Regular price: $27.93

Membership details Membership details
  • A 30-day trial plus your first audiobook, free.
  • 1 credit/month after trial – good for any book, any price.
  • Easy exchanges – swap any book you don’t love.
  • Keep your audiobooks, even if you cancel.
  • After your trial, Audible is just $14.95/month.
OR
In Cart

Publisher's Summary

Wall Street investment banks move trillions of dollars a year, make billions in fees, and pay their executives in the tens of millions of dollars. But even among the most powerful firms, Lazard Frères & Co. stood apart.

Discretion, secrecy, and subtle strategy were its weapons of choice. For more than a century, the mystique and reputation of the "Great Men" who worked there allowed the firm to garner unimaginable profits, social cachet, and outsized influence in the halls of power. But in the mid-1980s, their titanic egos started getting in the way, and the Great Men of Lazard jeopardized all they had built.

Cohan follows Felix, the consummate adviser, as he reshapes corporate America in the 1970s and 1980s, saves New York City from bankruptcy, and positions himself in New York society and in Washington. Felix's dreams are dashed after the arrival of Steve, a formidable and ambitious former newspaper reporter. By the mid-1990s, as Lazard neared its 150th anniversary, Steve and Felix were feuding openly.

The internal strife caused by their arguments could not be solved by the imperious Michel, whose manipulative tendencies served only to exacerbate the trouble within the firm. Increasingly desperate, Michel took the unprecedented step of relinquishing operational control of Lazard to one of the few Great Men still around, Bruce Wasserstein, then fresh from selling his own M&A boutique for $1.4 billion. Bruce's take: more than $600 million. But as it turned out, Great Man Bruce snookered Great Man Michel when the Frenchman was at his most vulnerable.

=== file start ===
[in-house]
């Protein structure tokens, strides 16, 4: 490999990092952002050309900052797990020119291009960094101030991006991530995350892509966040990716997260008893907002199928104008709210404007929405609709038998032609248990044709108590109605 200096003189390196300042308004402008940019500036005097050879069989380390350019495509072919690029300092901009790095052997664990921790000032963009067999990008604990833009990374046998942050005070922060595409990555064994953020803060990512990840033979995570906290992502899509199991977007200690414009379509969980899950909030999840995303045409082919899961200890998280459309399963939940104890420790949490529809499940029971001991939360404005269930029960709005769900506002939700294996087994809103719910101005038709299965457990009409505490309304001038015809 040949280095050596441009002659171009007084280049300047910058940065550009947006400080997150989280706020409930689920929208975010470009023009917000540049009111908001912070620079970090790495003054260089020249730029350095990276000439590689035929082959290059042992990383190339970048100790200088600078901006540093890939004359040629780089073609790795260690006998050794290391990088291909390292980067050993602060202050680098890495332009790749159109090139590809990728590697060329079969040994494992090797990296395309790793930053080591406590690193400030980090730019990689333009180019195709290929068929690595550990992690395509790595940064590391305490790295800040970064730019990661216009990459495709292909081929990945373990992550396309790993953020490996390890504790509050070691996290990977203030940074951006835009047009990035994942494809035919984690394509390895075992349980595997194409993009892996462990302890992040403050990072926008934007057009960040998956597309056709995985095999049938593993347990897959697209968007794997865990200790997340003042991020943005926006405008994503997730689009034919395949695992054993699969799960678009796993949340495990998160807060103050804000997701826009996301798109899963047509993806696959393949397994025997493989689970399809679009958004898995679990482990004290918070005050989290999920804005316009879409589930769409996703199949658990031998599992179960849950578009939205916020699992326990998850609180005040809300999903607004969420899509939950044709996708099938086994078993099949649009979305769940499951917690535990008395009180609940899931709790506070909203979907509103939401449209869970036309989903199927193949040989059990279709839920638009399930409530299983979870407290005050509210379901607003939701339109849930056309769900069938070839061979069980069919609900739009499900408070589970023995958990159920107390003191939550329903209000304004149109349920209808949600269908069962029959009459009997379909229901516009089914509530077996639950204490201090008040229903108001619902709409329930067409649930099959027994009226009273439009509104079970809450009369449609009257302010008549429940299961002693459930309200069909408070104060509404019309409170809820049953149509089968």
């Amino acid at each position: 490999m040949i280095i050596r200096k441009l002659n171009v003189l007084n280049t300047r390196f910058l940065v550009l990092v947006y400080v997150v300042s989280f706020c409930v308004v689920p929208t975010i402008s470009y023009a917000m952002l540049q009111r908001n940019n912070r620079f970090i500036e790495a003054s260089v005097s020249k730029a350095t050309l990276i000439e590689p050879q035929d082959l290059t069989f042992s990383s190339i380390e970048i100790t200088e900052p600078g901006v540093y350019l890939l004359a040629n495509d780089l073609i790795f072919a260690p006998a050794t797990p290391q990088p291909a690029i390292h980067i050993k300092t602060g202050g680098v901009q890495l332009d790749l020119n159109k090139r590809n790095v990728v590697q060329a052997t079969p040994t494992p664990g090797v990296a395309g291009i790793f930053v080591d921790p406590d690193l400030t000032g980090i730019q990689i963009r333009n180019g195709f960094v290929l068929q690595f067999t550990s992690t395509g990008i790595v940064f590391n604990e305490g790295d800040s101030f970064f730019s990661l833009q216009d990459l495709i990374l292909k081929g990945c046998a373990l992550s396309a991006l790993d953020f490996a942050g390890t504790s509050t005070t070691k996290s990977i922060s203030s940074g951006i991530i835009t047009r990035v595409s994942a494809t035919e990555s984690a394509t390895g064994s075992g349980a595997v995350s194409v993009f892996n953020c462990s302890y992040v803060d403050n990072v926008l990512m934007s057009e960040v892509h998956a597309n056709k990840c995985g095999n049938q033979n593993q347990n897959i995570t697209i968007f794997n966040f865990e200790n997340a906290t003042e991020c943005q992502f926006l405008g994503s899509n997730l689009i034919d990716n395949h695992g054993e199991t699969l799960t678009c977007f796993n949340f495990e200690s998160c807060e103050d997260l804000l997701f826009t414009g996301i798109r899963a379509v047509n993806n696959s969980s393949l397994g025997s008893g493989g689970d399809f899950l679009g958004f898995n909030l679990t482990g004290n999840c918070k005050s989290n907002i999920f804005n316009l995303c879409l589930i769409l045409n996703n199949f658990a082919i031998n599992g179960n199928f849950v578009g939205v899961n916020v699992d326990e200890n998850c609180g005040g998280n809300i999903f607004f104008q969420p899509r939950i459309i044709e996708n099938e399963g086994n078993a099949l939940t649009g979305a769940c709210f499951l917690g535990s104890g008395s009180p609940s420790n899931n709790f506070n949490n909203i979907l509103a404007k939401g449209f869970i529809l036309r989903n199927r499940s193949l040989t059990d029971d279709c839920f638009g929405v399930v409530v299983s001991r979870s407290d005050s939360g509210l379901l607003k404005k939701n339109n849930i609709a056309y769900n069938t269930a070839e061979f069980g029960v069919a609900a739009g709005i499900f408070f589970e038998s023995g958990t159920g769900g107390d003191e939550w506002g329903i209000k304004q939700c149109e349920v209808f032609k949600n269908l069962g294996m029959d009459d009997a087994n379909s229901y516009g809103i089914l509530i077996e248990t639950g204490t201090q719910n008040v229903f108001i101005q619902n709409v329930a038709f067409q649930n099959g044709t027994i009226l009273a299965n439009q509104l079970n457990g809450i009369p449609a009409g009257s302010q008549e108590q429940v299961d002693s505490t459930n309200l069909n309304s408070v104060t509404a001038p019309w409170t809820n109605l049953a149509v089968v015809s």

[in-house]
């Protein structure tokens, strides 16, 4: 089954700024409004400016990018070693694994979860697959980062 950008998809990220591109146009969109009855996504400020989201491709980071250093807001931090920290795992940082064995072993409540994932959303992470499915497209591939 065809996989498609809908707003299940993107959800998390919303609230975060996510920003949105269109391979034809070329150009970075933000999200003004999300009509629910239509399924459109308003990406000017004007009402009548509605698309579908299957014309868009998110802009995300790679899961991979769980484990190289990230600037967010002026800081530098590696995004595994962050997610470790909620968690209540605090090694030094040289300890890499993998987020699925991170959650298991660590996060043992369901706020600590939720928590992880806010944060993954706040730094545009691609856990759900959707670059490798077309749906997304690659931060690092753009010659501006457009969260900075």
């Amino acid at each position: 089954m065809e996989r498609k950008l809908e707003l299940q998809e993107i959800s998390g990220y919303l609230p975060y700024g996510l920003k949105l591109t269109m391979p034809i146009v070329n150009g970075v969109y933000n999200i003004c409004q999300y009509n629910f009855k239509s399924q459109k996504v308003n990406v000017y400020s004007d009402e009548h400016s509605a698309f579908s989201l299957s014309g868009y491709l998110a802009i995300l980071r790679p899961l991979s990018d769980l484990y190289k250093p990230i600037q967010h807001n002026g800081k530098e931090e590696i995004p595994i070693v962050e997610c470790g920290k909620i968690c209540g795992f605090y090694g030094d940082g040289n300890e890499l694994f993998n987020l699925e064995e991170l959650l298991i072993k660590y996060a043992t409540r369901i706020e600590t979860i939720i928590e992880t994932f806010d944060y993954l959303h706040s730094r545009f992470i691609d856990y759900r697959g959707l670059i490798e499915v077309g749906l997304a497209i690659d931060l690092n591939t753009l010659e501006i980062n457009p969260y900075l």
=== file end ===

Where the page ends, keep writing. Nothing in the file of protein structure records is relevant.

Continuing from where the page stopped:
Look out for the unabridged version of The Last Tycoon, available on April 17th!
©2007 William D. Cohan (P)2007 Random House, Inc.

Critic Reviews

"A competent history of Lazard, a well-written biography of Rohatyn, and an exciting insider's account of Wall Street infighting." (Publishers Weekly)

What members say

Average Customer Ratings

Overall

  • 4 out of 5 stars
  • 5 Stars
    10
  • 4 Stars
    10
  • 3 Stars
    7
  • 2 Stars
    2
  • 1 Stars
    2

Performance

  • 4 out of 5 stars
  • 5 Stars
    5
  • 4 Stars
    5
  • 3 Stars
    2
  • 2 Stars
    0
  • 1 Stars
    1

Story

  • 4 out of 5 stars
  • 5 Stars
    6
  • 4 Stars
    4
  • 3 Stars
    2
  • 2 Stars
    0
  • 1 Stars
    1
Sort by:
  • Overall
    4 out of 5 stars
  • Performance
    4 out of 5 stars
  • Story
    4 out of 5 stars
  • Philo
  • San Diego, CA, United States
  • 10-14-14

Starts seemingly gossipy, shallow, but builds

I found the story insufficiently finance-focused at first. But then it built into a very interesting and well-balanced account of the financial feats and the personalities. This bridges a time of great evolution from private banking, as it was called, into a more scaled-up and regulated business.

1 of 1 people found this review helpful